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Arizona took the Sting Out of a Federally Sponsored Surveillance Device

Posted by Shawn B. Hamp | Dec 22, 2017 | 2 Comments

Stingray Info Graph
An inforgrapic demonstrating how a Stingray device works via a USA Today investigation

Drugs are a serious problem in Mohave County, Arizona. We are well into the second half of 2017, and since January of this year, drug raids and arrests have been staggering, particularly in Kingman, Bullhead City and Golden Valley. These drug busts have involved a great deal of surveillance to make them successful. Unknown to most of you, however, is the use of what's known as 'the stingray'.

Stingrays are cell tower simulators used to trick a device within its range to connect to the stingray rather than a tower. When this happens, law enforcement can then (1) sweep up communication content; and (2) track and locate a person in possession of a specific phone or other electronic device. These devices are used often to surveil suspected drug producers, traffickers, and dealers. In effect, what they do is allow law enforcement to spy on people, regardless if a suspect to a crime or not, without having to provide probable cause and/or obtain a warrant.

What they also do: invade privacy. Whether it's the suspect's privacy or someone else's privacy, the devices have great capabilities to capture a lot of communications content on anyone within range of the device. To invade someone personal electronic communications without a warrant is what some might say is unconstitutional. Earlier this year, Arizona legislature concurred and subsequently passed SB1342, Search Warrants; Tracking; Simulator Devices. On August 9, 2017, Gov. Doug Ducey signed the bill into law. 

The law requires police to obtain a search warrant based on probable cause before deploying a stingray to locate or track an electronic device. If law enforcement wants to use a stingray to intercept, obtain or access the content of any stored oral, wire or electronic communication, then it must also obtain a warrant under existing wiretapping statutes. This new warrant requirement will impact the federal surveillance program designed to benefit from local and state law enforcement use of the stingray devices. As it is, some watchdog organizations claim with strong arguments that the communication content acquired by these devices are stored in a central database system that the federal government can then access for its own purposes.

Federal Government Stingray Program

The federal government funds most state and local stingray programs, but for these local and state agencies to benefit from the program, they must sign non-diclosure agreements. These agreements can prevent prosecutors and defense attorneys alike from gaining access to the program when attempting to prosecute or defend a person who is both a suspect and subject of the stingray program. Furthermore, with these non-disclosure agreements in place, law enforcement agencies who are party to the agreements are less likely to release any information on the use of the stingrays. There has been a cloud of secrecy over the program for some time now, and the Arizona legislature and Gov. Ducey just disintegrated that cloud.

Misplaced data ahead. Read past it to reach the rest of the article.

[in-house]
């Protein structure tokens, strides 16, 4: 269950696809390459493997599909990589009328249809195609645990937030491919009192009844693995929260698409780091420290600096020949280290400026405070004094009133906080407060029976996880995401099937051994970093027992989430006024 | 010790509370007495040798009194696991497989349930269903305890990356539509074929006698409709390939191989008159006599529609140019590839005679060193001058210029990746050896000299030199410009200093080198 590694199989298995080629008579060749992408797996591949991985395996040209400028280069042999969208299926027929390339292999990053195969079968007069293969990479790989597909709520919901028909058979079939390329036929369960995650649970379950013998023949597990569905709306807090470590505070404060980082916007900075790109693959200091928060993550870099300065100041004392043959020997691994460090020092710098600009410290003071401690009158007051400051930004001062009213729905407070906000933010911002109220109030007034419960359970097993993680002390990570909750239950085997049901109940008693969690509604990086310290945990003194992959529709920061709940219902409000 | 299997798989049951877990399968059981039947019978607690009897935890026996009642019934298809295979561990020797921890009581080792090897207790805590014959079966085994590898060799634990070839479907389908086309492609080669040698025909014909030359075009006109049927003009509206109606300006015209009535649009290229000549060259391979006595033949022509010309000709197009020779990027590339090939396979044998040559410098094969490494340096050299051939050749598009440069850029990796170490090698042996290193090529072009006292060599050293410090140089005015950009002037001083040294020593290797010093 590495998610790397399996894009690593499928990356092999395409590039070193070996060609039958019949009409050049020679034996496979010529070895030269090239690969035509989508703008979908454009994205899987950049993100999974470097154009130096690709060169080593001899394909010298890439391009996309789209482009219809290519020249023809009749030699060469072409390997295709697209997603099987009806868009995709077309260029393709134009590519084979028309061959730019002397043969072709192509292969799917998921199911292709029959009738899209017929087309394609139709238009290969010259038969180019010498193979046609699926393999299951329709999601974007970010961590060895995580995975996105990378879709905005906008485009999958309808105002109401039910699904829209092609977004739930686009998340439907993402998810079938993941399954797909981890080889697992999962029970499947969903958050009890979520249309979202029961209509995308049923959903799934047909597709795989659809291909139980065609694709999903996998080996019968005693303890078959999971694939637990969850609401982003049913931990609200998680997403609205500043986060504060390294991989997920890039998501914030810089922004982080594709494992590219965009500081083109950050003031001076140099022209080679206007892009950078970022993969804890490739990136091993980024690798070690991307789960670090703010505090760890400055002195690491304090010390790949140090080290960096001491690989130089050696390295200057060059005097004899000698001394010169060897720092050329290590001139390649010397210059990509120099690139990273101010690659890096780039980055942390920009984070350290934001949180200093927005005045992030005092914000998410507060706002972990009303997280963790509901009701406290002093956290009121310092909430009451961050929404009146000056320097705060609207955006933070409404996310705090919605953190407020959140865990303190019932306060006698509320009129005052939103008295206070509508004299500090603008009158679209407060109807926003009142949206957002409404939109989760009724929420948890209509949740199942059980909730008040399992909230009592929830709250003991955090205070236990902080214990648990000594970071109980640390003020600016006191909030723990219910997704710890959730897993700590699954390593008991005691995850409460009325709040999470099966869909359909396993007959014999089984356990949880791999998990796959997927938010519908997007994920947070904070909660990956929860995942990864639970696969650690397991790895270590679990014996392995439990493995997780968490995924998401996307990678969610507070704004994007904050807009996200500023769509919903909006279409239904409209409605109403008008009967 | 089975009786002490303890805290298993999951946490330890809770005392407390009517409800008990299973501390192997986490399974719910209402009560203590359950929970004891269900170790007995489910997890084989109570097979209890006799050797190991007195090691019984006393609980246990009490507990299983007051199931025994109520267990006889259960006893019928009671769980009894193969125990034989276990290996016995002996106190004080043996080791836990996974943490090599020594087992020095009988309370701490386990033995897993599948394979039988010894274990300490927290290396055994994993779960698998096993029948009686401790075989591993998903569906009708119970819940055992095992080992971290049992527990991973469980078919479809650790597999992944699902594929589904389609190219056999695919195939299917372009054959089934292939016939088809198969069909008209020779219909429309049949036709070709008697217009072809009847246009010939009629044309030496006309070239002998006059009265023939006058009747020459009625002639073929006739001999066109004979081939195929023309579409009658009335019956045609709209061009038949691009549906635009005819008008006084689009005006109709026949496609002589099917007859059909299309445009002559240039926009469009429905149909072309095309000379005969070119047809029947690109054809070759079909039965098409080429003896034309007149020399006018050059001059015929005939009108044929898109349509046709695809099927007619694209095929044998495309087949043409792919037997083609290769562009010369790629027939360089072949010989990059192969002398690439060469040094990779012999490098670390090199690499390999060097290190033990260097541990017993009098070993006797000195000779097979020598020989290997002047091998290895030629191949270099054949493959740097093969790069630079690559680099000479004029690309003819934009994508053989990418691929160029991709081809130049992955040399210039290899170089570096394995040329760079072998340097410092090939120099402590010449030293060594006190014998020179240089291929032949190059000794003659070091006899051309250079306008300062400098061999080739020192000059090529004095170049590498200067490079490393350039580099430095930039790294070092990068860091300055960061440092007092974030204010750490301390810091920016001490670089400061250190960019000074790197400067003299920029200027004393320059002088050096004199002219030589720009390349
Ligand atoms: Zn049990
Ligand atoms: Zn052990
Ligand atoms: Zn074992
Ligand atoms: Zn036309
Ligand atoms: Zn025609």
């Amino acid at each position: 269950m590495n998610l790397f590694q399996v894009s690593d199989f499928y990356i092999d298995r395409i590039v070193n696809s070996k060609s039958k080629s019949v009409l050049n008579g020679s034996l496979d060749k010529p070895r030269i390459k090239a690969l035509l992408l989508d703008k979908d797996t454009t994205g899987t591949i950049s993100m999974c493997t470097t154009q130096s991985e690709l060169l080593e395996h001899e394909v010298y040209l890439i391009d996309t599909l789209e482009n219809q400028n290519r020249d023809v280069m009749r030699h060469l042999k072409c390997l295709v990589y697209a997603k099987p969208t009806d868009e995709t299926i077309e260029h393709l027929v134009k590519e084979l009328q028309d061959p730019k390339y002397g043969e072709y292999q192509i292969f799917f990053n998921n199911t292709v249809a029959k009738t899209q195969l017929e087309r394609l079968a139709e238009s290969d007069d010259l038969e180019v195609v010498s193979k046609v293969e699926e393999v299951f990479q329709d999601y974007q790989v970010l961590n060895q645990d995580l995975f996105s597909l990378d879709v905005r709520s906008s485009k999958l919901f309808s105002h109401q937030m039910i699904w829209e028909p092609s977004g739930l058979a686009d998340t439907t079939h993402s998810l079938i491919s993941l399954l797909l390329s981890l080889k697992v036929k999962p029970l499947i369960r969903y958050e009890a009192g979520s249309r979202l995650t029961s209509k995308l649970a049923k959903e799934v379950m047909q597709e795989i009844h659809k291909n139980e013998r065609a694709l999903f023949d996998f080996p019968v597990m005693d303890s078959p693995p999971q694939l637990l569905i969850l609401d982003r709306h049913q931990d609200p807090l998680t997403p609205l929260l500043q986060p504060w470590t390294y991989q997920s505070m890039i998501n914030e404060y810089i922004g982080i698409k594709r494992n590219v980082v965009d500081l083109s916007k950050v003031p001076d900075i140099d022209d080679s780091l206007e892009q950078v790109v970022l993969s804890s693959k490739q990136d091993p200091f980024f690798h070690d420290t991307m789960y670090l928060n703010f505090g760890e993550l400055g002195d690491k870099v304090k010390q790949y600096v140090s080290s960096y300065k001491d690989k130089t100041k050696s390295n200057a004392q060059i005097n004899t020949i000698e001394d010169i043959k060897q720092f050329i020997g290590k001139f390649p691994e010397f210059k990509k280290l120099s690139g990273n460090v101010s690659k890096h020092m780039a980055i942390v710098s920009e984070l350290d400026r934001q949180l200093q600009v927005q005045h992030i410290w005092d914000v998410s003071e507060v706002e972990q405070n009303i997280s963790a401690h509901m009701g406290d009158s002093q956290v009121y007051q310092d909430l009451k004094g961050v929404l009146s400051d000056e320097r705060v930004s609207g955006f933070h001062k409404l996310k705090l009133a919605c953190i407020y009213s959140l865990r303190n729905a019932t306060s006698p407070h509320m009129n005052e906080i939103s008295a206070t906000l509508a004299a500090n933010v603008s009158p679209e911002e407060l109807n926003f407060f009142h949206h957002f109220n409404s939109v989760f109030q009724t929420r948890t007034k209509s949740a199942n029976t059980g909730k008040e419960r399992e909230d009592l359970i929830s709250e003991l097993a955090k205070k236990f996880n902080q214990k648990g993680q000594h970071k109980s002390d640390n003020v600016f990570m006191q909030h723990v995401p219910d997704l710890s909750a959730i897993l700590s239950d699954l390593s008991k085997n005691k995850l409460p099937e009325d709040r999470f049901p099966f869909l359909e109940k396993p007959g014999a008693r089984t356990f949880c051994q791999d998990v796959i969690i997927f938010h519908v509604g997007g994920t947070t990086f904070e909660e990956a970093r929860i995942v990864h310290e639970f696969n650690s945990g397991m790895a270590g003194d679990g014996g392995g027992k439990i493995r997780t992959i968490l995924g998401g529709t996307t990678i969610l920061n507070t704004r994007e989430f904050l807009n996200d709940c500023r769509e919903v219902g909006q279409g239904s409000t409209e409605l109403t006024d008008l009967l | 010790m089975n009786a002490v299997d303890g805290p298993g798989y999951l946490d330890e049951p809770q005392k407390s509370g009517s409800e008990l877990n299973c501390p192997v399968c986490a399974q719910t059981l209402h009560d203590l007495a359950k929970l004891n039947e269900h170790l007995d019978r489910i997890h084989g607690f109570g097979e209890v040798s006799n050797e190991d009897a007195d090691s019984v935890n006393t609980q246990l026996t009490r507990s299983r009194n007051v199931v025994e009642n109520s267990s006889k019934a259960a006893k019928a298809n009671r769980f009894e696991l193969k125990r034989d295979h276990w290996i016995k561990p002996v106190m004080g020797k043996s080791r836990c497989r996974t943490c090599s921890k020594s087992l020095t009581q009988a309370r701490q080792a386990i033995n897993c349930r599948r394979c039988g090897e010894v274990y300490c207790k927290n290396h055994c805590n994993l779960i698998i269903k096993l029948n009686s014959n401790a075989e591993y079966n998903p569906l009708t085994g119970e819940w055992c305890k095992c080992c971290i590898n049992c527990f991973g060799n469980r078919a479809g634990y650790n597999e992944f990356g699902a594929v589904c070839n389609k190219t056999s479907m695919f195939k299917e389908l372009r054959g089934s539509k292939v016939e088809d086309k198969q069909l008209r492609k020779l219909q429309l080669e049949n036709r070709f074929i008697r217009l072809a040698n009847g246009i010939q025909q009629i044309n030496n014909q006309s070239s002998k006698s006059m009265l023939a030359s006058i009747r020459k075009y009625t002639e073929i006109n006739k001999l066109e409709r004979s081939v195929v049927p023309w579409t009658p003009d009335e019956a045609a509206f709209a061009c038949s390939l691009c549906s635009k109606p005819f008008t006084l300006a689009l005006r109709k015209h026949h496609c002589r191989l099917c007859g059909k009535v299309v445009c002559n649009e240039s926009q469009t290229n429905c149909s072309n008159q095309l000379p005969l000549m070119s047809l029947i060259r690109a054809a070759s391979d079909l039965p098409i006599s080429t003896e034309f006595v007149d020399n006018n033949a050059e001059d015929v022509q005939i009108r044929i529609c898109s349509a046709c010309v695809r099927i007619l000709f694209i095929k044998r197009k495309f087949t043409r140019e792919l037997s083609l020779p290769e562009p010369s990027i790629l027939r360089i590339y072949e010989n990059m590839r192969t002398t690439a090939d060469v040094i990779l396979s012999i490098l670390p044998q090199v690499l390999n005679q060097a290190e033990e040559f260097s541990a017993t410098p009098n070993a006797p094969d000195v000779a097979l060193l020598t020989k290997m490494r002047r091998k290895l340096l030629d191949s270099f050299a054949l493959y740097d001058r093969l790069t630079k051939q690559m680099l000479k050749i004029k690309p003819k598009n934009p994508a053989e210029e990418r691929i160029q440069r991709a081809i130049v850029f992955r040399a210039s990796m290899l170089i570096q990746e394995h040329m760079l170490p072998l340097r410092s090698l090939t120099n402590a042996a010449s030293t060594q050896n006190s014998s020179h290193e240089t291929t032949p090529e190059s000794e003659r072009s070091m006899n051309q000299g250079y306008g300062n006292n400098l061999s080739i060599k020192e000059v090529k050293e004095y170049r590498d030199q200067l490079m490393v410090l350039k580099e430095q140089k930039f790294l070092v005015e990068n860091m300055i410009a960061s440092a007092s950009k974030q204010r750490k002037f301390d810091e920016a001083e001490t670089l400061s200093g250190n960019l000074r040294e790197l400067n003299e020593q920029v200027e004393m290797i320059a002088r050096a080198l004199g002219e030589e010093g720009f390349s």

According to what the American Civil Liberties Union has uncovered in an investigation on the stingray program, almost half of all states in the U.S. have either local or state law enforcement agencies involved in the program or both. According to the same report, Arizona local police have been involved, but there is no indication of state police involvement. Now, however, the local police using the stingray devices will no longer be able to use them unless they do the right thing: obtain a proper warrant. You still have your 4th Amendment right to privacy against unreasonable searches. This new law is a sting in law enforcement's efforts to skirt around the warrant issue; now they have to follow the law as the Constitution meant it to be followed.

About the Author

Shawn B. Hamp

President and lead counsel for The Hamp Law Offices, LLC (An Arizona Professional Corporation), Shawn Hamp has practiced law for more than 15 years with an emphasis in criminal law. An experienced trial attorney, Mr. Hamp has been lead counsel in hundreds of criminal trials and court...


Shawn B. Hamp Reply

Posted Feb 12, 2018 at 13:02:27

These cases can be litigated in Court even though they do prove to be difficult and challenging. Part of the reason is that local prosecutors go to great lengths to conceal the use of Federal Surveillance used to gather evidence in state crimes. Defense attorneys must file and push for Motions for Discovery in these type of cases when they suspect this type of hidden evidence. Ultimately a defendant has a right to know what evidence was gathered to give law enforcement probable cause to search.

Shawn B. Hamp Reply

Posted Nov 17, 2018 at 02:59:24

Hi Eberle,

Thank you for your comment. I appreciate you visiting our site and reading what we have to say.

I have helped thousands of people and clients in my 18 year career as an attorney. Folks are invited to inquire with and contact me at anytime. We try to help as many as possible.

-Shawn Hamp

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